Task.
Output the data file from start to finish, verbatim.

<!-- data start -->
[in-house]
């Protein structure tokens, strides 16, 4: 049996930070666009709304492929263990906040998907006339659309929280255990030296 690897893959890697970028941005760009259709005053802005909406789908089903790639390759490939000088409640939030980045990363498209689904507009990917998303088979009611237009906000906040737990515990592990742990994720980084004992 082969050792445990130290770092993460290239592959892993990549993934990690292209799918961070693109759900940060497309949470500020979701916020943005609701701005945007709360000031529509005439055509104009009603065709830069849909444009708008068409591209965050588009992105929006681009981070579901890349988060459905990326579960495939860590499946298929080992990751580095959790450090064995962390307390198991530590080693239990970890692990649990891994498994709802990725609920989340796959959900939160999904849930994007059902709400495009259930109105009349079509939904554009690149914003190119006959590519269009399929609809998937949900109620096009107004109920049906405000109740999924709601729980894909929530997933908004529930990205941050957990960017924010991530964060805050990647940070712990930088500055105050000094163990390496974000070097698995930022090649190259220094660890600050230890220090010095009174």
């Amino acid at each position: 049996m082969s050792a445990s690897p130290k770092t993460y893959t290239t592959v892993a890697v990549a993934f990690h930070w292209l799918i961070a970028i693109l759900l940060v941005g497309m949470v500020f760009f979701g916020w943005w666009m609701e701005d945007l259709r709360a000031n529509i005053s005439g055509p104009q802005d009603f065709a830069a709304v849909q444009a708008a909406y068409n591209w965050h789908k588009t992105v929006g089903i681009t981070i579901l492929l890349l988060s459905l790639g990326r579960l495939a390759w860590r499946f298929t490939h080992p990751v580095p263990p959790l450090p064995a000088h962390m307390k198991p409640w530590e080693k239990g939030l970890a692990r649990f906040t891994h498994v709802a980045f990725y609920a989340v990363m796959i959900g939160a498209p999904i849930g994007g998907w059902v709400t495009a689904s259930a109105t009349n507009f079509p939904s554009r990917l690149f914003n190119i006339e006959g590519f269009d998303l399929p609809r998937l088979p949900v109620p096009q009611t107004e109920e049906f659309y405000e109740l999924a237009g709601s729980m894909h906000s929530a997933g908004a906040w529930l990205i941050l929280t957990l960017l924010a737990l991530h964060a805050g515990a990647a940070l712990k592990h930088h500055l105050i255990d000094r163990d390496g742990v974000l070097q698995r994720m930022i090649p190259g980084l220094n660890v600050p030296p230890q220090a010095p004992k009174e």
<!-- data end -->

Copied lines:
[in-house]
């Protein structure tokens, strides 16, 4: 049996930070666009709304492929263990906040998907006339659309929280255990030296 690897893959890697970028941005760009259709005053802005909406789908089903790639390759490939000088409640939030980045990363498209689904507009990917998303088979009611237009906000906040737990515990592990742990994720980084004992 082969050792445990130290770092993460290239592959892993990549993934990690292209799918961070693109759900940060497309949470500020979701916020943005609701701005945007709360000031529509005439055509104009009603065709830069849909444009708008068409591209965050588009992105929006681009981070579901890349988060459905990326579960495939860590499946298929080992990751580095959790450090064995962390307390198991530590080693239990970890692990649990891994498994709802990725609920989340796959959900939160999904849930994007059902709400495009259930109105009349079509939904554009690149914003190119006959590519269009399929609809998937949900109620096009107004109920049906405000109740999924709601729980894909929530997933908004529930990205941050957990960017924010991530964060805050990647940070712990930088500055105050000094163990390496974000070097698995930022090649190259220094660890600050230890220090010095009174």
């Amino acid at each position: 049996m082969s050792a445990s690897p130290k770092t993460y893959t290239t592959v892993a890697v990549a993934f990690h930070w292209l799918i961070a970028i693109l759900l940060v941005g497309m949470v500020f760009f979701g916020w943005w666009m609701e701005d945007l259709r709360a000031n529509i005053s005439g055509p104009q802005d009603f065709a830069a709304v849909q444009a708008a909406y068409n591209w965050h789908k588009t992105v929006g089903i681009t981070i579901l492929l890349l988060s459905l790639g990326r579960l495939a390759w860590r499946f298929t490939h080992p990751v580095p263990p959790l450090p064995a000088h962390m307390k198991p409640w530590e080693k239990g939030l970890a692990r649990f906040t891994h498994v709802a980045f990725y609920a989340v990363m796959i959900g939160a498209p999904i849930g994007g998907w059902v709400t495009a689904s259930a109105t009349n507009f079509p939904s554009r990917l690149f914003n190119i006339e006959g590519f269009d998303l399929p609809r998937l088979p949900v109620p096009q009611t107004e109920e049906f659309y405000e109740l999924a237009g709601s729980m894909h906000s929530a997933g908004a906040w529930l990205i941050l929280t957990l960017l924010a737990l991530h964060a805050g515990a990647a940070l712990k592990h930088h500055l105050i255990d000094r163990d390496g742990v974000l070097q698995r994720m930022i090649p190259g980084l220094n660890v600050p030296p230890q220090a010095p004992k009174e």